Nedzhmi Ali participated in the conference “Göbekli Tepe: the Land Where the Cultures Meet”

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On the 7th November Nedzhmi Ali (ALDE, Bulgaria) took part in the conference “Göbekli Tepe: the Land Where the Cultures Meet. From History to Gastronomy …”, organized by TUR & BO (the Brussels liaison office of Turkey´s research and business organisations) and the Permanent Representation of Turkey in Brussels. The opening of the conference also featured statements by Mr.Zeki Levent Gümrükçü, Ambassador of Turkey to the EU and Ismail Ertug, chairperson of the EP-Turkey Forum.

Below you can read the statement of Mr. Ali:

Göbekli Tepe, regarded as one of the oldest sites of archaeological ruins and one of the oldest temples in the world was added to UNESCO’s World Heritage List on 1st of July 2018. It is an important cultural heritage for all the civilisations in the world as it is unique and oldest to be known architectural work.

Göbeklitepe could be regarded as one of the most significant archaeological discoveries of the 21st century. It dates back 12 thousand years ago. In other words, it’s 4 thousand years older than the pyramids and 7 thousand years older than the Stonehenge. Furthermore, it is even older than the human transition to settled life. Therefore, contrary to the widely held view, it proves existence of religious beliefs prior to the establishment of the first cities.

Findings of researchers at Göbeklitepe show that a religious class existed even at such early ages, division of society into social classes took place well before the widely assumed dates and perhaps the first agricultural activity may have been conducted in the region.

It is a Discovery that Changed the Human History

Since unearthing the monumental structures, Göbeklitepe attracted attention of the world, and many articles about it were published and many documentaries were produced. The BBC broadcasted a documentary and The Guardian and other newspapers published articles.

Archaeologists are still excavating Göbekli Tepe and debating its meaning. What they do know is that the site is the most significant in a volley of unexpected findings that have overturned earlier ideas about humankind’s deep past. Just 20 years ago most researchers believed they knew the time, place, and rough sequence of the Neolithic Revolution - the critical transition that resulted in the birth of agriculture, taking Homo sapiens from scattered groups of hunter-gatherers to farming villages. The next step from there was toward technologically sophisticated societies with great temples and castles, as well as kings and priests who directed the labour of their subjects and recorded their feats in written form. But in recent years multiple new discoveries, Göbekli Tepe preeminent among them, have begun forcing archaeologists to reconsider.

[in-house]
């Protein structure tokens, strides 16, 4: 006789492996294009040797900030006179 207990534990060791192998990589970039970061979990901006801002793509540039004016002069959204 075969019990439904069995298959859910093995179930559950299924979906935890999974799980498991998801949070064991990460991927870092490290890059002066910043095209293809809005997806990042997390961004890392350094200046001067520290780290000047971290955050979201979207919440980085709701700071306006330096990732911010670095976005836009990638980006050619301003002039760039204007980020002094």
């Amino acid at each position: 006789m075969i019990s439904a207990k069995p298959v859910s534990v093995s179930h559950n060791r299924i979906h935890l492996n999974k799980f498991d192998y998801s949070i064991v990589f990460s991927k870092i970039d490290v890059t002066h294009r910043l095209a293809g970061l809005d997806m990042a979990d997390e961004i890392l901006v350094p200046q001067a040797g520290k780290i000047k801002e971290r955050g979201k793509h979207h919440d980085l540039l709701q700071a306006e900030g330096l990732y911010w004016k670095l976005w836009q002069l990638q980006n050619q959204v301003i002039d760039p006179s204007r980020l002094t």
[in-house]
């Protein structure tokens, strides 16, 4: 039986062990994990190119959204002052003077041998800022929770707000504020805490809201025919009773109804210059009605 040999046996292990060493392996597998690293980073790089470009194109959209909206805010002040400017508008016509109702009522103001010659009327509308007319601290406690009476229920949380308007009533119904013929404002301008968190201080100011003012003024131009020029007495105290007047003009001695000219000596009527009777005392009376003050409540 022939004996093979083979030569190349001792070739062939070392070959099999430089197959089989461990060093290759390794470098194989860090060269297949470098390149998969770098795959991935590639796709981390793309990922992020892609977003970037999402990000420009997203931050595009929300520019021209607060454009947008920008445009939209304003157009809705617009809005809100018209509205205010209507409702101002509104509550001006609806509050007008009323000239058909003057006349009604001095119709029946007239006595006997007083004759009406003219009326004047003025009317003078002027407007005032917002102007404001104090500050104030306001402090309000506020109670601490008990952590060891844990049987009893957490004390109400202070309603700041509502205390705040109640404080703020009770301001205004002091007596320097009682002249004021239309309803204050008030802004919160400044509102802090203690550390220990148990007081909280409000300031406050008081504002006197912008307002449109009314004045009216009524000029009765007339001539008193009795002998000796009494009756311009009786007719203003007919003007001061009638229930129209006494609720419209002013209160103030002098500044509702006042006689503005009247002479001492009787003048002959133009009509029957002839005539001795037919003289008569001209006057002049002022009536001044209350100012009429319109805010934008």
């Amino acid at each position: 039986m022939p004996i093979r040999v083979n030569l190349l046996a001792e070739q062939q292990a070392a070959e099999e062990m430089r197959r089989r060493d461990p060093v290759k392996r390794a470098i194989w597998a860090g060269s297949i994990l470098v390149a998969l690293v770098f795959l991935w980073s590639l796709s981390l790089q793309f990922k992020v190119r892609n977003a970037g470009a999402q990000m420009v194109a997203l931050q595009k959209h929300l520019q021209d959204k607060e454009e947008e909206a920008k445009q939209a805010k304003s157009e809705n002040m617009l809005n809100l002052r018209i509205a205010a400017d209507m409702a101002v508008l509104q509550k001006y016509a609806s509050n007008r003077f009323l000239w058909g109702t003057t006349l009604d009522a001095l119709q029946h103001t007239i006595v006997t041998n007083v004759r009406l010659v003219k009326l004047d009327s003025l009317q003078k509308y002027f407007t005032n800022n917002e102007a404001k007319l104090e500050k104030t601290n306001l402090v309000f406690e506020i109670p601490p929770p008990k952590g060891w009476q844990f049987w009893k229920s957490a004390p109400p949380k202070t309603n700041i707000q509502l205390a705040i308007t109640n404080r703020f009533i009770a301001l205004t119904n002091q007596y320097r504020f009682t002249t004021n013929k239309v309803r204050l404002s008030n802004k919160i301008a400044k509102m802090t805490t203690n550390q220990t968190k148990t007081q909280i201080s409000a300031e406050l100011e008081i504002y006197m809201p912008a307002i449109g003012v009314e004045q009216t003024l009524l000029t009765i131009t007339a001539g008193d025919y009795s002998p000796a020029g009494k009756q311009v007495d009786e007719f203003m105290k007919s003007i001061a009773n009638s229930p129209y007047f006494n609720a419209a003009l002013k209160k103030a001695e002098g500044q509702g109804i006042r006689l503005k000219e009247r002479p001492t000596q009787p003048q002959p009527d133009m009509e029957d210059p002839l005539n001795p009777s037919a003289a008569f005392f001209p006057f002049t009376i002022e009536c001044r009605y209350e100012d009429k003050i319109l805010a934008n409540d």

At first the Neolithic Revolution was viewed as a single event—a sudden flash of genius—that occurred in a single location, Mesopotamia, between the Tigris and Euphrates Rivers in what is now southern Iraq, then spread to India, Europe, and beyond. Most archaeologists believed this sudden blossoming of civilization was driven largely by environmental changes: a gradual warming as the Ice Age ended that allowed some people to begin cultivating plants and herding animals in abundance. The new research suggests that the “revolution” was actually carried out by many hands across a huge area and over thousands of years. And it may have been driven not by the environment but by something else entirely.

Of all the aspects of the revolution, agriculture was the most important. For thousands of years men and women with stone tools had wandered the landscape, cutting off heads of wild grain and taking them home. Even though these people may have tended and protected their grain patches, the plants they watched over were still wild.

True grain agriculture began only when people planted large new areas with mutated plants creating fields of domesticated wheat and barley that, so to speak, waited for farmers to harvest them.

This has been a very brief run through so many terms and so many research fields and historical eras. Understanding of this enormous heritage for all of us in this room has to still enter our thinking about how cultural heritage opens the area of inclusiveness.

As we know our host, the Brussels liaison office of Turkey´s research and business organisations, TUR & BO monitors the latest developments in the European Research Area and provides advice to their founding partners with an emphasis on developing strategic analysis in terms of Turkey´s participation in relevant EU programmes – Horizon 2020 and COSME.

While the role of these programmes in support of the humankind´s cultural heritage is indispensable, now preparing the new Multiannual financial framework of the EU for the period 2021-2027 we are trying to increase the respective financial resources. European Parliament in its resolutions insists the financing for Horizon Europe to be 120 billion EUR, a substantial increase in comparison with the current programme, as well as doubling the resources within COSME programme.

In conclusion, we can say that the passionate history of this discovery is still holding many surprises for us and that we can rethink the roots of our origins. We all are included in the consequences of the future research, which we support with whole heart from the European Parliament and from our hearts as Europeans and human beings.

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